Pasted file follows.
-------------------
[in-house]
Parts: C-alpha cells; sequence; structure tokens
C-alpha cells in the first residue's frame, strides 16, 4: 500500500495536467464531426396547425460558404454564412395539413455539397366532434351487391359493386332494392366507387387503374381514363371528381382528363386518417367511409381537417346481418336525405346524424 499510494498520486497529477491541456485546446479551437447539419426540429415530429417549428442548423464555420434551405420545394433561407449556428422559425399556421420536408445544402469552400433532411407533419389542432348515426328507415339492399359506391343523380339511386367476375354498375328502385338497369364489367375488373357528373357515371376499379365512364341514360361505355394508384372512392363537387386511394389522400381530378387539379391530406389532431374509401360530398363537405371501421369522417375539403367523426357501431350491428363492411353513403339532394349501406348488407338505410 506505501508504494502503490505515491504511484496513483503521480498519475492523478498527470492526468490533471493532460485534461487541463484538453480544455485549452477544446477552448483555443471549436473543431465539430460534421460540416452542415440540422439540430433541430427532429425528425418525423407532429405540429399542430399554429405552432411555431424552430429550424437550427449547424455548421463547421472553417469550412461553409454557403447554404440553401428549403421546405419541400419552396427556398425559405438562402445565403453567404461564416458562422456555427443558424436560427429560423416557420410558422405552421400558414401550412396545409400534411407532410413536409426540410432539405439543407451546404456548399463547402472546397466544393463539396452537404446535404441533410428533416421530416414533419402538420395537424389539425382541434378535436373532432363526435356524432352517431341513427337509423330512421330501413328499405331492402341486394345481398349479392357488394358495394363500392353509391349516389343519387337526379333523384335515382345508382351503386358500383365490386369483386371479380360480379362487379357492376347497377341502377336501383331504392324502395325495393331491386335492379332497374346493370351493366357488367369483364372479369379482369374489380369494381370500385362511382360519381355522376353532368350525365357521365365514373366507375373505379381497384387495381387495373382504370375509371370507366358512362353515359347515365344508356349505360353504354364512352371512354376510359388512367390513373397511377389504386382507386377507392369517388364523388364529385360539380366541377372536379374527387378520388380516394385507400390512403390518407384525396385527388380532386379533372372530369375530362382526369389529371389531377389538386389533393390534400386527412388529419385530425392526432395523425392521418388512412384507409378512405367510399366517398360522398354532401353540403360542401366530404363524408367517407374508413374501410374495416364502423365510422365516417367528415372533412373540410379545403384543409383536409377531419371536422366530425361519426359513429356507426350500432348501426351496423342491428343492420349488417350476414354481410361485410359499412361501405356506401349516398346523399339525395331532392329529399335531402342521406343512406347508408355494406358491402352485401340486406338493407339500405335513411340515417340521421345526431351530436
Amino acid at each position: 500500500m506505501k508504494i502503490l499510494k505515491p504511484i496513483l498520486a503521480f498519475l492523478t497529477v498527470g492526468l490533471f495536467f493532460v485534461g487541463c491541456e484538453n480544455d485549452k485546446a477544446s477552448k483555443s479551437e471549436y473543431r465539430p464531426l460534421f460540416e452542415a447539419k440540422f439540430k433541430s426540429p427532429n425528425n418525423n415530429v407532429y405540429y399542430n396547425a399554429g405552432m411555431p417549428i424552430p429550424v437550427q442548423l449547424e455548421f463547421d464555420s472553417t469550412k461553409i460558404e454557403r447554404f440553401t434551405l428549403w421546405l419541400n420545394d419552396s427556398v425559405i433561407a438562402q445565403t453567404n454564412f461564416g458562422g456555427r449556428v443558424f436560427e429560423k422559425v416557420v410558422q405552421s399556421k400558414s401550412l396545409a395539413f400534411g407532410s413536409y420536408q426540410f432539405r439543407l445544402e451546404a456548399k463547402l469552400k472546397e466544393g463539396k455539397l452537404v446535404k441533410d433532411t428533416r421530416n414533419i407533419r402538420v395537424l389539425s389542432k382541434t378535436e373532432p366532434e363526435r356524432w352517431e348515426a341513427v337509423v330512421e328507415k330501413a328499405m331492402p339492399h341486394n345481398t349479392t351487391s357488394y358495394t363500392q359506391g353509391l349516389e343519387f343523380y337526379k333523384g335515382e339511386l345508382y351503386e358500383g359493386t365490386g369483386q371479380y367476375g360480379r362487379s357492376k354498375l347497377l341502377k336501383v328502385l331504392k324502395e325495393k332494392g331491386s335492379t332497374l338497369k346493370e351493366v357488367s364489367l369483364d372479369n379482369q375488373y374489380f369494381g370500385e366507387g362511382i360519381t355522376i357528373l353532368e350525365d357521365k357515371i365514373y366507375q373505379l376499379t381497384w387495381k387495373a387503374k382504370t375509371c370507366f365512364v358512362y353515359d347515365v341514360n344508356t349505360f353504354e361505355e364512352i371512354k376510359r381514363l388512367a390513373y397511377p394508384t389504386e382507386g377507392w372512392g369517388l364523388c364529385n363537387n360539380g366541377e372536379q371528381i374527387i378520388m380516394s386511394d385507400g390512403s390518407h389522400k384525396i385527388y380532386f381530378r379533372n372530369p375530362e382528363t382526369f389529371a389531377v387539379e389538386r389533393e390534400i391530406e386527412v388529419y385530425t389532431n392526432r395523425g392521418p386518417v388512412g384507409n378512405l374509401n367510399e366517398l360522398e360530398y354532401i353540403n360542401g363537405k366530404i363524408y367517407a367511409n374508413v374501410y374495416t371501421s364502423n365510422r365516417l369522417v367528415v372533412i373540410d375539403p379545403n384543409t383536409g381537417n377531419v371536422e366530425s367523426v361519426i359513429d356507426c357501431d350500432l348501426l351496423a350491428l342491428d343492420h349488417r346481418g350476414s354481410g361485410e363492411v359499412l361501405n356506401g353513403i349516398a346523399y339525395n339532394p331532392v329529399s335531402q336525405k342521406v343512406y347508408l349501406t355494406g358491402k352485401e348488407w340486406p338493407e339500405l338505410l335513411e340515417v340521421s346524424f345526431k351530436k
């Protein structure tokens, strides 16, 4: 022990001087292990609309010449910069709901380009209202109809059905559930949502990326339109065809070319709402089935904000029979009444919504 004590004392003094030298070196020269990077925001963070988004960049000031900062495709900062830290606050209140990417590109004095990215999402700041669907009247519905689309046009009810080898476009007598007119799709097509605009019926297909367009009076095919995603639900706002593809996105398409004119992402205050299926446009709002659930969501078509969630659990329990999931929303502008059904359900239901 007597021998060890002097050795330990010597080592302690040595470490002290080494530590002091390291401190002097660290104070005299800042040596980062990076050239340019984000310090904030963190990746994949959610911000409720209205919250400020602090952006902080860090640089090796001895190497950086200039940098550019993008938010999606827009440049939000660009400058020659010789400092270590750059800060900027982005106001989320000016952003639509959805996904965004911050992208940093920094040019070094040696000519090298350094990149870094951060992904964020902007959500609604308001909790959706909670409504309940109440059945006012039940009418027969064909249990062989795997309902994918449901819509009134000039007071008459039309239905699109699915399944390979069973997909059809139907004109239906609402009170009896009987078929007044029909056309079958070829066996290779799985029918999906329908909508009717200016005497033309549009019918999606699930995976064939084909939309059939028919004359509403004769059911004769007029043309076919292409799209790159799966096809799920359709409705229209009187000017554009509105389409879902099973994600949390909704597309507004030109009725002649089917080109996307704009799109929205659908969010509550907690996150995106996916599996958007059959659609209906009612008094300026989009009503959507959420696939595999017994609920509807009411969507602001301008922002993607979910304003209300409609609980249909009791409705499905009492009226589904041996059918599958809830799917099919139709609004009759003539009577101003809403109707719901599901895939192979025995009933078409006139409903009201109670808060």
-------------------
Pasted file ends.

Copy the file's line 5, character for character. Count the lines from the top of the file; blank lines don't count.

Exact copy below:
């Protein structure tokens, strides 16, 4: 022990001087292990609309010449910069709901380009209202109809059905559930949502990326339109065809070319709402089935904000029979009444919504 004590004392003094030298070196020269990077925001963070988004960049000031900062495709900062830290606050209140990417590109004095990215999402700041669907009247519905689309046009009810080898476009007598007119799709097509605009019926297909367009009076095919995603639900706002593809996105398409004119992402205050299926446009709002659930969501078509969630659990329990999931929303502008059904359900239901 007597021998060890002097050795330990010597080592302690040595470490002290080494530590002091390291401190002097660290104070005299800042040596980062990076050239340019984000310090904030963190990746994949959610911000409720209205919250400020602090952006902080860090640089090796001895190497950086200039940098550019993008938010999606827009440049939000660009400058020659010789400092270590750059800060900027982005106001989320000016952003639509959805996904965004911050992208940093920094040019070094040696000519090298350094990149870094951060992904964020902007959500609604308001909790959706909670409504309940109440059945006012039940009418027969064909249990062989795997309902994918449901819509009134000039007071008459039309239905699109699915399944390979069973997909059809139907004109239906609402009170009896009987078929007044029909056309079958070829066996290779799985029918999906329908909508009717200016005497033309549009019918999606699930995976064939084909939309059939028919004359509403004769059911004769007029043309076919292409799209790159799966096809799920359709409705229209009187000017554009509105389409879902099973994600949390909704597309507004030109009725002649089917080109996307704009799109929205659908969010509550907690996150995106996916599996958007059959659609209906009612008094300026989009009503959507959420696939595999017994609920509807009411969507602001301008922002993607979910304003209300409609609980249909009791409705499905009492009226589904041996059918599958809830799917099919139709609004009759003539009577101003809403109707719901599901895939192979025995009933078409006139409903009201109670808060």